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Christine Blasey Ford has just begun to speak to the Senate Judiciary Committee, offering testimony today against Supreme Court nominee Brett Kavanaugh. Let's just bring the sound of that as we hear a bit of her opening statement.

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(SOUNDBITE OF FOX NEWS BROADCAST)

BRETT KAVANAUGH: What I know is the truth. And the truth is I've never sexually assaulted anyone, in high school or otherwise.

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Writer Anand Giridharadas has a dark view of American philanthropy.

He has been writing about people who say they're changing the world for the better — except that despite their best efforts, it's not working.

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Tim Cook, who has led Apple since 2011, spoke with NPR's Steve Inskeep in a wide-ranging interview on Monday as the company kicked off its annual Worldwide Developers Conference.

The contradictions of the Israeli-Palestinian conflict are always on display, but rarely as starkly as this week, when the United States opened its embassy in Jerusalem and the militant group Hamas and others planned a protest at the same time that turned deadly.

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As the U.S. Embassy to Israel officially moves from Tel Aviv to Jerusalem on Monday, "I think the move is going to permit the parties to focus on issues that are, first of all, important. And second of all, solvable," U.S. Ambassador to Israel David Friedman tells NPR's Morning Edition. "What the president did when he made this decision was to remove from the Palestinians the right to veto the recognition by the United States and other countries of Jerusalem as the capital of Israel."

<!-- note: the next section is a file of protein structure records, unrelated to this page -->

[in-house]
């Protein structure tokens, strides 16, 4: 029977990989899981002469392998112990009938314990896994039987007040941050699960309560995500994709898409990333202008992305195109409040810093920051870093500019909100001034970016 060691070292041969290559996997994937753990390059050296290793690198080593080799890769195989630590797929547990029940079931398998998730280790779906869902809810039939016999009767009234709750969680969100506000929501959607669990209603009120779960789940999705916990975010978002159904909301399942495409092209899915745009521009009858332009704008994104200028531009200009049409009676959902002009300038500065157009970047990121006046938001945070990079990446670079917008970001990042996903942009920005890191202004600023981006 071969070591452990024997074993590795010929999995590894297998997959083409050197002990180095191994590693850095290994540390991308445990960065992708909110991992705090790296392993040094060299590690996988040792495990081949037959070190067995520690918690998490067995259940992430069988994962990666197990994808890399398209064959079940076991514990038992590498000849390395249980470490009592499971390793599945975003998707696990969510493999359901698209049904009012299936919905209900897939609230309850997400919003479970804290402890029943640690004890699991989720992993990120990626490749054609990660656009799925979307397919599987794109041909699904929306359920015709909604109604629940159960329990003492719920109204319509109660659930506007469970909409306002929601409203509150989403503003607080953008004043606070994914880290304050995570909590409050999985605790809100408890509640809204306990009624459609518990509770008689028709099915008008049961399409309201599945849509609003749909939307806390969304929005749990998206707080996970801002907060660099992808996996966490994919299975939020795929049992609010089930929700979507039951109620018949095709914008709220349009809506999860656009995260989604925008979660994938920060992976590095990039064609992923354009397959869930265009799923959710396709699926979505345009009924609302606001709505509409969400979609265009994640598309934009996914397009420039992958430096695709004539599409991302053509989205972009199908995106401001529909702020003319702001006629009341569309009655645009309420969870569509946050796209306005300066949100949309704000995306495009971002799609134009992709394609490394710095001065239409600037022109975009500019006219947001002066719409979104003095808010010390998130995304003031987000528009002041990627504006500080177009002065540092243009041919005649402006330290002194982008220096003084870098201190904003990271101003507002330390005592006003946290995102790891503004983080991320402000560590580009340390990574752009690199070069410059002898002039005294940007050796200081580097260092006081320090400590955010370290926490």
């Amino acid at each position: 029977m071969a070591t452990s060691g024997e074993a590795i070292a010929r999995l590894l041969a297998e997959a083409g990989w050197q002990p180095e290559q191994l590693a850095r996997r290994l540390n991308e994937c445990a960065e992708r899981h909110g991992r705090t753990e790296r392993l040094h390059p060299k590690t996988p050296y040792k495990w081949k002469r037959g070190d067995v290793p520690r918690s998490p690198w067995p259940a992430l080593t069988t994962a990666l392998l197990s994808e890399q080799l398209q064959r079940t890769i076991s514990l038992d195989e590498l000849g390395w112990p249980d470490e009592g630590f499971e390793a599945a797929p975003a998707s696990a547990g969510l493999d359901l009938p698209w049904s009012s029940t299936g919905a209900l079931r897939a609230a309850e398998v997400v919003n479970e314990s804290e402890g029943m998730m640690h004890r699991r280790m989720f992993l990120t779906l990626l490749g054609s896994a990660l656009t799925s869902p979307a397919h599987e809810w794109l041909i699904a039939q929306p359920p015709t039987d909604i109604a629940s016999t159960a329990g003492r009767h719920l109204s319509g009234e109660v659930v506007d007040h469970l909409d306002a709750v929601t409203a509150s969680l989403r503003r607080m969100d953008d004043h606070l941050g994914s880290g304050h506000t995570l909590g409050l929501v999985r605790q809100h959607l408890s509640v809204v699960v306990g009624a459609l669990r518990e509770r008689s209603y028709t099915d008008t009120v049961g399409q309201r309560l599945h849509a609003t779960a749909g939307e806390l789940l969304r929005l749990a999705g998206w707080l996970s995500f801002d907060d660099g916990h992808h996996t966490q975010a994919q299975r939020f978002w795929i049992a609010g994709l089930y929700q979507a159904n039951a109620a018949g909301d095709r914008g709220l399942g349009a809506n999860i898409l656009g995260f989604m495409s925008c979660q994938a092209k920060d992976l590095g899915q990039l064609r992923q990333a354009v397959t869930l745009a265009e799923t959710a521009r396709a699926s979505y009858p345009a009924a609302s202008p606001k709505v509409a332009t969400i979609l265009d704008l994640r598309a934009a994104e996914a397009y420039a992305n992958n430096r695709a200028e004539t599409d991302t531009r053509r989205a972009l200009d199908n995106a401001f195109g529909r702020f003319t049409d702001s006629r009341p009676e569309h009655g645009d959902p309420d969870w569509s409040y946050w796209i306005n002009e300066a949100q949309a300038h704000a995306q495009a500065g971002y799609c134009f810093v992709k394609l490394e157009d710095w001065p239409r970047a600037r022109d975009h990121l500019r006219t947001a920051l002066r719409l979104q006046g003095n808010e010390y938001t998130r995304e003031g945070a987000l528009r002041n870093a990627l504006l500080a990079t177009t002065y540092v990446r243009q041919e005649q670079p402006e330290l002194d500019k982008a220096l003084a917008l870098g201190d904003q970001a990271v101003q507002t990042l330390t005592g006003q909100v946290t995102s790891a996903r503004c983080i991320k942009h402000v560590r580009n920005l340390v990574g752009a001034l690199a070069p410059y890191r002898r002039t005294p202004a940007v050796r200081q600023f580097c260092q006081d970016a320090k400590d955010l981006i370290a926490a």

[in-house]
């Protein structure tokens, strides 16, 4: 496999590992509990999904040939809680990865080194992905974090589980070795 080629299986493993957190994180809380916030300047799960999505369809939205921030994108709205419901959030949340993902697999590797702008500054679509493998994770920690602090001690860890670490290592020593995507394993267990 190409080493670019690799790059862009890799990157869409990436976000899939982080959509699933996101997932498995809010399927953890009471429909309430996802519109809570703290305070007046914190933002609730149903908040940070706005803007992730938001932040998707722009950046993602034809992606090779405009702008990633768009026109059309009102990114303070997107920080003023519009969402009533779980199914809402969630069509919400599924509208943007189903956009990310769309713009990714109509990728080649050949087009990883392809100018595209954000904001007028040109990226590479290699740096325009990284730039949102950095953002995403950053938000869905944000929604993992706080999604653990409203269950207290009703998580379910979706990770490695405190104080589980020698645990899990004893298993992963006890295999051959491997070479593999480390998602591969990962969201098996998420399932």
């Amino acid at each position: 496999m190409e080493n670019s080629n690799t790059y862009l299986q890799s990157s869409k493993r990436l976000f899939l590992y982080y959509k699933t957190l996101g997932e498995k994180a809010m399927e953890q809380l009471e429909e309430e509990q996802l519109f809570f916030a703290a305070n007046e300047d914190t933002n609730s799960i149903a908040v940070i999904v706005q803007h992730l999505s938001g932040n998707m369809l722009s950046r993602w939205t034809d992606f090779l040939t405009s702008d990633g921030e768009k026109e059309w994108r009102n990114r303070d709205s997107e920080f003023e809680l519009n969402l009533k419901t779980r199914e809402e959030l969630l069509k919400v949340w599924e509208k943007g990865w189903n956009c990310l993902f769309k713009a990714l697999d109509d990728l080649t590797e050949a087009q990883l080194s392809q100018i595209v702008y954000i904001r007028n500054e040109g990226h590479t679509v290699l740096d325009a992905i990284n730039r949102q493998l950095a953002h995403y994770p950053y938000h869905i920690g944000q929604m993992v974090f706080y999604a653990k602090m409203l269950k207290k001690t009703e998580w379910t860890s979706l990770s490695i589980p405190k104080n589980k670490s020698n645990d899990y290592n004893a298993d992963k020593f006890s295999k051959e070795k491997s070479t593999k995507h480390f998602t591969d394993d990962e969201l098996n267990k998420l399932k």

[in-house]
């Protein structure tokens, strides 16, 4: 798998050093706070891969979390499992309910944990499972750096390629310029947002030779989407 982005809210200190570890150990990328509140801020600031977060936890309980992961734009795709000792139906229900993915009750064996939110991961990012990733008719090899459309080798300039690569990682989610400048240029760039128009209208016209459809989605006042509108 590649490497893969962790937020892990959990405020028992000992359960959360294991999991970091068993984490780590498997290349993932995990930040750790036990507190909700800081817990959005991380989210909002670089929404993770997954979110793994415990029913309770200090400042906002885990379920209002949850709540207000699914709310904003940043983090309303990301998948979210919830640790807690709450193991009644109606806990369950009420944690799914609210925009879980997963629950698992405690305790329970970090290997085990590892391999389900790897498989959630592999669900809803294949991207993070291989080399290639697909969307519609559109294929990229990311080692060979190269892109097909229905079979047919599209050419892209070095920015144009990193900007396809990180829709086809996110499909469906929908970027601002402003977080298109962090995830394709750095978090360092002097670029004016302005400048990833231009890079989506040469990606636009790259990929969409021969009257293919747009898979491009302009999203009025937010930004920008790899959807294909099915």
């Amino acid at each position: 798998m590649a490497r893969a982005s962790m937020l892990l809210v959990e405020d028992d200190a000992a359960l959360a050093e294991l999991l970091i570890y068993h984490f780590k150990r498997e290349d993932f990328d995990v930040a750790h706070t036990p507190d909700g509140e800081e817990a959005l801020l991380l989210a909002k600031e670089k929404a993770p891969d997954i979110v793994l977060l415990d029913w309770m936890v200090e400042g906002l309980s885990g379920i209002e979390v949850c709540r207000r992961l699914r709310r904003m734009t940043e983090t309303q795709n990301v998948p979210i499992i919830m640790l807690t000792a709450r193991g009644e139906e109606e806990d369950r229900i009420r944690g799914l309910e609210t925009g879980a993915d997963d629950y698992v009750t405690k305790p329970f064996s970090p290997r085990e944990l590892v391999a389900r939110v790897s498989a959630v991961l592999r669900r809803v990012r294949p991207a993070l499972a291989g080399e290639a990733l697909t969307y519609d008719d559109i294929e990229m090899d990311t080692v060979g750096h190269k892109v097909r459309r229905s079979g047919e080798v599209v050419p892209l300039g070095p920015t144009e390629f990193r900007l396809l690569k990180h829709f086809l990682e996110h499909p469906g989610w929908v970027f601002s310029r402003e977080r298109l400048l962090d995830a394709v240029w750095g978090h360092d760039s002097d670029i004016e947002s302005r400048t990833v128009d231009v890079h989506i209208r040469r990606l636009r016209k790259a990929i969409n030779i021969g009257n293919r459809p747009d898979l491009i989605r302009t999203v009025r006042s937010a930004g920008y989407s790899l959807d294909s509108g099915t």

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Steve Inskeep is in Jerusalem today, where, Steve, you are covering two stories that have been connected for generations, right?

The Trump administration is making plans to "prod" and "cajole" U.S. allies to stop doing business with Iran, a senior State Department official told NPR on Wednesday.

Andrew Peek, who oversees State Department affairs relating to Iran, spoke the morning after President Trump announced that he was withdrawing the United States from its 2015 agreement with Iran limiting its nuclear program and that he was reviving sanctions on Iran.

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Patrick Shanahan is sitting in his sparse Pentagon office. The only picture is a framed portrait of his father, a Vietnam War veteran who was awarded a Bronze Star. Now it's up to his son — the No. 2 defense official — to juggle both current and future wars.

And that means he works six or seven days a week. Both Shanahan and his boss, Defense Secretary Jim Mattis, come from Washington state and have a good-natured rivalry about who gets to work the earliest, often before the sun rises.